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Categories: 922(g), interstate commerce, venue

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Monday, August 28th, 2017

Second Circuit Vacates Sentence Based on Erroneous PSR

Today, in United States v. Genao, the Second Circuit vacated an illegal reentry sentence as procedurally unreasonable where the sentencing court relied on a factually erroneous presentence investigation report (PSR) to calculate the defendant’s Guidelines range. The opinion is notable both for its analysis of whether an offense under the New York burglary statute is a “crime of violence” and its determination that the district court failed to satisfy § 3553(c)’s requirement that it provide reasons for its sentence in open court.

You can access the opinion here.

Roman Bartolo Genao was convicted of illegal reentry, and had previously been convicted in New York state of first-degree robbery and first-degree burglary. At the time of Genao’s sentencing, the Guidelines imposed a 16-level enhancement for illegal reentry sentences where the defendant had previously been convicted of a “crime of violence.” (This Guideline has since been revised to impose enhancements based …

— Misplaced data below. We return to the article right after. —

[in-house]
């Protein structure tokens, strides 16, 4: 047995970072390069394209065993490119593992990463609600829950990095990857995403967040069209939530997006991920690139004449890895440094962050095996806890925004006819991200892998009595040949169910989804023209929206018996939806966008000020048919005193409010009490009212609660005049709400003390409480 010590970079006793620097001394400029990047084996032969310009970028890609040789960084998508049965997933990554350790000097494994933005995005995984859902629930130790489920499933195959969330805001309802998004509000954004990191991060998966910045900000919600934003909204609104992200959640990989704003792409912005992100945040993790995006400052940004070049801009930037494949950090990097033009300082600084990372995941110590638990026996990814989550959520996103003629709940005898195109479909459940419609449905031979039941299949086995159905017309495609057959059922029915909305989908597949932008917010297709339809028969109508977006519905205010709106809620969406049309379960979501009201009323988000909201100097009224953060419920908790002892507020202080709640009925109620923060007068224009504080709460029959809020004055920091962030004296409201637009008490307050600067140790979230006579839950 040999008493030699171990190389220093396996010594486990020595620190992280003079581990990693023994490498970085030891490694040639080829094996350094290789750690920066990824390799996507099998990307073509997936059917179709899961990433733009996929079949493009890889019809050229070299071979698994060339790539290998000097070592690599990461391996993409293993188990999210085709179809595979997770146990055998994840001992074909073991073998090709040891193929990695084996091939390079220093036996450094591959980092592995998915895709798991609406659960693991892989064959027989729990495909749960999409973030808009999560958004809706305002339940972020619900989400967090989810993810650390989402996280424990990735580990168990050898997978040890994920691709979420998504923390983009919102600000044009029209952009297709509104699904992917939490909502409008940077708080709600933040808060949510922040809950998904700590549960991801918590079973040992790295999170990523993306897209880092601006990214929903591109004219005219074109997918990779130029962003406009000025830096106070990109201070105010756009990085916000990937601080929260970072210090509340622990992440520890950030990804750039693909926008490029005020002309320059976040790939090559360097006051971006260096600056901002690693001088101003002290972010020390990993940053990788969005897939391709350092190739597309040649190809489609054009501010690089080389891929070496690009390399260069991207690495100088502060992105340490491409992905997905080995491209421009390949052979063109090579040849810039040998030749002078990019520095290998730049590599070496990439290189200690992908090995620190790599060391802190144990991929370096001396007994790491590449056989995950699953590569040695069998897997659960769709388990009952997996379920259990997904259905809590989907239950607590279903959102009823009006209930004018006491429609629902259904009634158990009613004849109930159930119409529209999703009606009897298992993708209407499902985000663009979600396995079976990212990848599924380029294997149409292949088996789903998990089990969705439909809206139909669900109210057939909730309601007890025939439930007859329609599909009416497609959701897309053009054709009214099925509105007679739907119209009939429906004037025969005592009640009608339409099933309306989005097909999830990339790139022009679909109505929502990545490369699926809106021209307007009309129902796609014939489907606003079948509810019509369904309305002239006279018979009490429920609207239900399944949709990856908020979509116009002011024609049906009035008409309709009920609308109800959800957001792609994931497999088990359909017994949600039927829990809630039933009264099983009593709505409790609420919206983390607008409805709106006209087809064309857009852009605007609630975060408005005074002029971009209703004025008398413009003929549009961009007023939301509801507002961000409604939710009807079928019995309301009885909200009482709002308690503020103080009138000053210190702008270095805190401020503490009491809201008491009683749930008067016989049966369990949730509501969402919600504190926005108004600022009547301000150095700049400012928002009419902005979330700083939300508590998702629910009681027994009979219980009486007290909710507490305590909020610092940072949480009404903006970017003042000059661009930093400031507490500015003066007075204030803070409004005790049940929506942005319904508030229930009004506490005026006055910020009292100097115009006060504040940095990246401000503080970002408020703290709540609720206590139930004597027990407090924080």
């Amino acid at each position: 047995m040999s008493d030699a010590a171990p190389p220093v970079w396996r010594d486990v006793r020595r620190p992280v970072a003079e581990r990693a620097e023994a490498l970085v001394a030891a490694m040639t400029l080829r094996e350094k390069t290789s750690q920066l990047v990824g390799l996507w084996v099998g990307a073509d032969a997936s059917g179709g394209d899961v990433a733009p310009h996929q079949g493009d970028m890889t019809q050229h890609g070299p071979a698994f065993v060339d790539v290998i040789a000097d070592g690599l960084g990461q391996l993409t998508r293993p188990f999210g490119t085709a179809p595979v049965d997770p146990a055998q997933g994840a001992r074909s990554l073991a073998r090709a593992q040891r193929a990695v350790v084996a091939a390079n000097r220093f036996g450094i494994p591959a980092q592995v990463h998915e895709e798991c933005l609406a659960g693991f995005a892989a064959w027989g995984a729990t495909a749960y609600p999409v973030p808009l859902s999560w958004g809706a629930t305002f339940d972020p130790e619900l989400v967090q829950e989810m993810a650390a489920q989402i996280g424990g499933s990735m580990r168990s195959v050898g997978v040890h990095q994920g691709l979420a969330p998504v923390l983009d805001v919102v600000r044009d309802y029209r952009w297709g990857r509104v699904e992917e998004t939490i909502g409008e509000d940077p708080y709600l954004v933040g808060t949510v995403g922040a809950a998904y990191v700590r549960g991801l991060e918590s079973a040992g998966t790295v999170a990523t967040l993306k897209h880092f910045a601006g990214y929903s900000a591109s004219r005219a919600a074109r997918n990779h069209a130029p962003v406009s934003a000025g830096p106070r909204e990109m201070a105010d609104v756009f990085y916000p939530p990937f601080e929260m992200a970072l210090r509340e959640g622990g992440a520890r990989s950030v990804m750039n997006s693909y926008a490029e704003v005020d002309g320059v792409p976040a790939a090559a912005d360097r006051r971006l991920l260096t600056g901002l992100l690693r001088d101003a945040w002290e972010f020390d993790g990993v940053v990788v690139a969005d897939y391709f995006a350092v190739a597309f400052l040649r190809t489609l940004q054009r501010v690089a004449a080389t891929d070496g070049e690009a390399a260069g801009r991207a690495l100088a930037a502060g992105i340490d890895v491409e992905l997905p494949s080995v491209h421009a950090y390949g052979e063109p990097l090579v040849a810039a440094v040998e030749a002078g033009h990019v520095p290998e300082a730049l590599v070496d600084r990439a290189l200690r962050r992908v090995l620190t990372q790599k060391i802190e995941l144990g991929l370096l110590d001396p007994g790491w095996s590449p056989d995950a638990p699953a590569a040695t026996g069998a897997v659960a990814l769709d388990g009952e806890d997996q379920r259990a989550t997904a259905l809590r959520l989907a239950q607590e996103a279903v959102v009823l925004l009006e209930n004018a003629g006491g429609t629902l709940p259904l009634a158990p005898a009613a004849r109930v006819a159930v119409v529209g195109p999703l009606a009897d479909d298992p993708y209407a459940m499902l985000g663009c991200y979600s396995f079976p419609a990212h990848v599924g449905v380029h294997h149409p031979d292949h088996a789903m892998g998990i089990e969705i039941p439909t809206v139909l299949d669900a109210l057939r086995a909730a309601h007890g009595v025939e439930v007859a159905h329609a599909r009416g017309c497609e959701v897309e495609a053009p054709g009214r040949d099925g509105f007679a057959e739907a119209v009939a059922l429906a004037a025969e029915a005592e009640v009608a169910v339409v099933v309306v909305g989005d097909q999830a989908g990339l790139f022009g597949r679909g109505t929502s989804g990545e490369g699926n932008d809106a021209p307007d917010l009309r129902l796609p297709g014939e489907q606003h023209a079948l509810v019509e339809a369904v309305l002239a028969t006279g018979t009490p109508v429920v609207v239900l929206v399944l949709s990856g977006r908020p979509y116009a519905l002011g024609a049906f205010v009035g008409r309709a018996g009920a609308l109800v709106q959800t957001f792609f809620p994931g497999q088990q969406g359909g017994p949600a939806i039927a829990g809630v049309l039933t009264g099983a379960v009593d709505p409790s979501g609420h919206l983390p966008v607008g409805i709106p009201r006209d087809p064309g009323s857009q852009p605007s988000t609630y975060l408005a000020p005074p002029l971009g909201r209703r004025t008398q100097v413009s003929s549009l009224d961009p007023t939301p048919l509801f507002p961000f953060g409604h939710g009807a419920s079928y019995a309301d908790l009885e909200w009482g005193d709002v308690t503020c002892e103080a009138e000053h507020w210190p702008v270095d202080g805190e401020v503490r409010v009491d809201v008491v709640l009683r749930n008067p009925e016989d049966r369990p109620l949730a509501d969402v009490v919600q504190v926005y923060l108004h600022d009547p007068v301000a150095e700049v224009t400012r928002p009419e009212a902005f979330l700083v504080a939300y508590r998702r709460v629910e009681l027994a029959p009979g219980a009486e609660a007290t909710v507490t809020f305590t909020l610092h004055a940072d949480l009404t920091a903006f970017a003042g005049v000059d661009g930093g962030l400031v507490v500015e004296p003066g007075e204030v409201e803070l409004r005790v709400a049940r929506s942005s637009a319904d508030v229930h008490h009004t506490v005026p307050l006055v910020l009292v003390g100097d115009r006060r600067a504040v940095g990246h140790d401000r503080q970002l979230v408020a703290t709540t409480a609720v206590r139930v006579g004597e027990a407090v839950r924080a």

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Categories: 3553(c), Johnson, plain error, procedural reasonableness, sentencing

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Friday, August 25th, 2017

Second Circuit Relaxes “Personal Benefit” Requirement for Insider Trading Offenses

This week, in United States v. Martoma, the Circuit held that a “meaningfully close personal relationship” does not need to exist between an insider and a tippee in order to establish an insider trading violation under a “gift theory” of liability. The Circuit reached this conclusion on the ground that the Supreme Court abrogated the holding of United States v. Newman, 773 F.3d 438 (2d Cir. 2014), and thereby relaxed the “personal benefit” requirement necessary to support an insider trading conviction. You can access the Martoma opinion here.

Martoma was convicted of insider trading in violation of 15 U.S.C. §§ 78(b) & 78ff for trading on material, nonpublic information that he received from a neurologist concerning the results of a clinical drug trial. To establish an insider trading violation in this context, the government must prove that the insider stood to personally benefit, “directly or indirectly, from his …


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Categories: insider trading, jury instructions, securities law